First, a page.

The counter enquiry imposed by Rhéébù Nùù in March and April 2005, was supposed to return its report in July 2005. Yet nothing has come of it! The experts of the CEREGES never met up with Rhéébù Nùù and Gomes refuses that our representatives participate in the committee overviewing the work of the counter enquiry. Where is the transparency and honesty of a Philippe Gomes, president of the South Province?

We have focussed our position on heavy metals whilst requesting the respect of the ISO 9001 safety norms, ISO 14001, SEVESO II and the question of seismic shocks. Since October 2004, there have been only four meetings to minimise the Rhéébù Nùù's influence on these matters and allow the construction of the factory whose ICPE authorisation has become obsolete.

And when can we expect a decision from the administrative court proceedings of the 1st of February?

Philippe Gomes should withdraw his ICPE authorisation and take environmental considerations to a credible level. The FLNKS should take it upon themselves to establish a base of national heritage managed by the Kanak chieftainships.

Rhéébù Nùù salutes the commitment of the CAUGERN and the senators int this fight for the respect for our environment and the defence of our heritage.

The mobilisation will last weeks or months if necessary, but we will obtain the acknowledgement of our rights.

Stand up and fight!

The Secretary General
Raphaël Mapou

Inco’s Goro Site Blockaded Again by Indigenous Kanaks: French Troops Respond with Violent Action

by MiningWatch Canada news release

3rd April 2006

April 3, 2005 (Ottawa) Indigenous Kanak Chiefs and villagers are currently blockading all access to Inco’s massive Goro Nickel project on the island of New Caledonia in the South Pacific. The blockades started in the evening of March 29th. All terrestrial access to the Goro Nickel’s plant site, power plant site and mine is blocked with heavy trucks and huge loaders. Access to the site by sea is being blockaded as well.

The blockade is headed up by the Kanak organization Rhéébù Nùù. Rhéébù Nùù’s President, André Vama, and Secretary General, Raphaël Mapou, have been warning New Caledonia’s political leaders, as well as the French authorities who still govern this French Overseas Territory, that failure to respond to Kanak concerns about the project’s environmental and social impacts would lead to action. This latest blockade follows on months of demonstrations near the plant site.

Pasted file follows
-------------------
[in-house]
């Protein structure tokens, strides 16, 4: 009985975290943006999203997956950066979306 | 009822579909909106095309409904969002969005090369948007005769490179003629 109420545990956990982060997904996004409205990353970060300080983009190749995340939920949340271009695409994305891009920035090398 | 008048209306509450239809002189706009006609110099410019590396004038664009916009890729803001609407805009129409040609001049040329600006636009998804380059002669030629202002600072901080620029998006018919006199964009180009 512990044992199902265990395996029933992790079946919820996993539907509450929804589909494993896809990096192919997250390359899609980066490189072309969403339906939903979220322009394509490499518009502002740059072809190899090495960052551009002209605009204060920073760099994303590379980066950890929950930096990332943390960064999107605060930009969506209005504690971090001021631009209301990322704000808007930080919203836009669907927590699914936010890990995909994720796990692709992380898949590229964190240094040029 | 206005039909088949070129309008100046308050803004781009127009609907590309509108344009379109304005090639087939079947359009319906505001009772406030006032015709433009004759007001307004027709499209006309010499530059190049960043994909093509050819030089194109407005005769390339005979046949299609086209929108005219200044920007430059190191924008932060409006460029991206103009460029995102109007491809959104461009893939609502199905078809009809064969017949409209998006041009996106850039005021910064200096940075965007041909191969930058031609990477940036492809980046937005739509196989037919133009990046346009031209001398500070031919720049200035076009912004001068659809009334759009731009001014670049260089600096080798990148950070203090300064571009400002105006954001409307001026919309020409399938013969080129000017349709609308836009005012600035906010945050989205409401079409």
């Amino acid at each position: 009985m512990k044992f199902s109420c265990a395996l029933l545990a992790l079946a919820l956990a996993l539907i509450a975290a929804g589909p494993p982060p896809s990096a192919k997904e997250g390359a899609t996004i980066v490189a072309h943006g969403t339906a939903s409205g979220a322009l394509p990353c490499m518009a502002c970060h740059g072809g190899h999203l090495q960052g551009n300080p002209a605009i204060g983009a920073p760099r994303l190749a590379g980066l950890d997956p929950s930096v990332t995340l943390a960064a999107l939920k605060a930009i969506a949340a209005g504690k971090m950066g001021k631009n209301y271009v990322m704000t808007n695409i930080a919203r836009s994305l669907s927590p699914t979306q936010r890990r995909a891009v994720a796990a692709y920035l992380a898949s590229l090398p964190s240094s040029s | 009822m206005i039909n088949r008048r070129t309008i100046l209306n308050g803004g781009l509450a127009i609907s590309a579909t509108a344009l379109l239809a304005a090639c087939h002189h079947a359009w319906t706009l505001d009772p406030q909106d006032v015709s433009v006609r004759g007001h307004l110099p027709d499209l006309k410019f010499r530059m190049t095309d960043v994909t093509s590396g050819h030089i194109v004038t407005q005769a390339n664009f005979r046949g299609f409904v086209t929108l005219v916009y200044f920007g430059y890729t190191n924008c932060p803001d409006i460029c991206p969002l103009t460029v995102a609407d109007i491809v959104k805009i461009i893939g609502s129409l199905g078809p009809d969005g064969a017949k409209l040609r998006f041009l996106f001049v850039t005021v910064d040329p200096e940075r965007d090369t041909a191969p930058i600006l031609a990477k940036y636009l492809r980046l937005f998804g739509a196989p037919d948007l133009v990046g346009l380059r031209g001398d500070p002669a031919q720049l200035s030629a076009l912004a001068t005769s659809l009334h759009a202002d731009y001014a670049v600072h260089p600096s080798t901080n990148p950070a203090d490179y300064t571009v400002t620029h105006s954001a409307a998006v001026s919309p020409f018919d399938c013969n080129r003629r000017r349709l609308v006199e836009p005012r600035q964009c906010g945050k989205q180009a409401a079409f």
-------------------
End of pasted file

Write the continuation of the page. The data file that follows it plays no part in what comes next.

At stake for the Kanaks is the protection of fresh water from Yaté Lake, which Inco plans to tap for the mine’s operations, as well as the protection of nearby marine ecosystems, which Kanaks argue are threatened by a pipeline Inco plans to build to release mine waste water into the sea. Rhéébù Nùù has been struggling for years to have Inco heed their requests for negotiations about the social and environmental impacts of Inco’s massive project. They seek a negotiated and legally binding settlement regarding social and environmental impacts, much as that signed with Inco by the Innu of Labrador.

This latest action is supported by Kanak leaders and communities from all over New Caledonia. An indigenous authority from nearby Isle-of-Pines has spoken up for the first time explaining to French TV that they have decided to support Rhéébù Nùù as they are already seeing pollution from the Goro Nickel project reaching their fishing grounds. “Since the last heavy rains, the sea has turned red with the pollution coming from the main island,” he said. “Now we have the proof that Rhéébù Nùù has been telling the truth when warning all of us about the risks of destruction of our way of life. The mine is already polluting our fishing grounds. What must we expect from the chemical plant and the waste water they want to dispose of into the sea from which we get our food?” he added.

A camp has been established on the main road to the mine site. According to witness Jacques Boengkih, “The camp is well organized to last a long time. People from other mining villages have come with trucks loaded with food. A Noumea businessman has delivered a container of rice and sugar. Women are in charge of feeding the people and have organized their teams of young men to collect timber for cooking and to do the dishes.”

However, Boengkih also noted that “more than ten trucks full of French troops, as well as armoured cars have moved towards the blockades,” adding that over the weekend “French troops charged the blockades and at one blockade site the troops fired with live ammunition. A car has bullet holes in the body and in the tires.” Boengkih also indicated that Kanak youths setting up a blockade at the Goro port have been arrested.

Boengkih insists that the Kanaks are advocating non-violent actions but also that they are determined. He notes that “One of the signs at the camp says, ‘The hardest is not to die, the hardest is being a foreigner on your own land.’”

Inco has a reputation for conflict with indigenous peoples at its global operations. Currently Inco is also facing opposition by the indigenous Karonsi’e Dongi at its operations in Indonesia. In March, Inco was removed from the Financial Times Sustainability Index (FTSE4Good) as it “failed to meet the FTSE4Good human rights criteria requirements”.

– 30 –

For more information and for pictures of the blockade:
Catherine Coumans, MiningWatch Canada: 613-256-8331 or 613-569-3439
Jacques Boengkih, Agence Kanak de Developpement, Nouvelle-Caledonie Tel 687+412 244 - Fax 687+412 294

Vandals force shutdown of Inco project: About 50 people hit Goro mine

by Wendy Stueck, Globe and Mail

4th April 2006

VANCOUVER -- Inco Ltd. has been forced to stop work on its huge Goro nickel mine in New Caledonia after about 50 people attacked and vandalized the project over the weekend, adding to the nervousness of a commodities market already twitchy over potential shortages.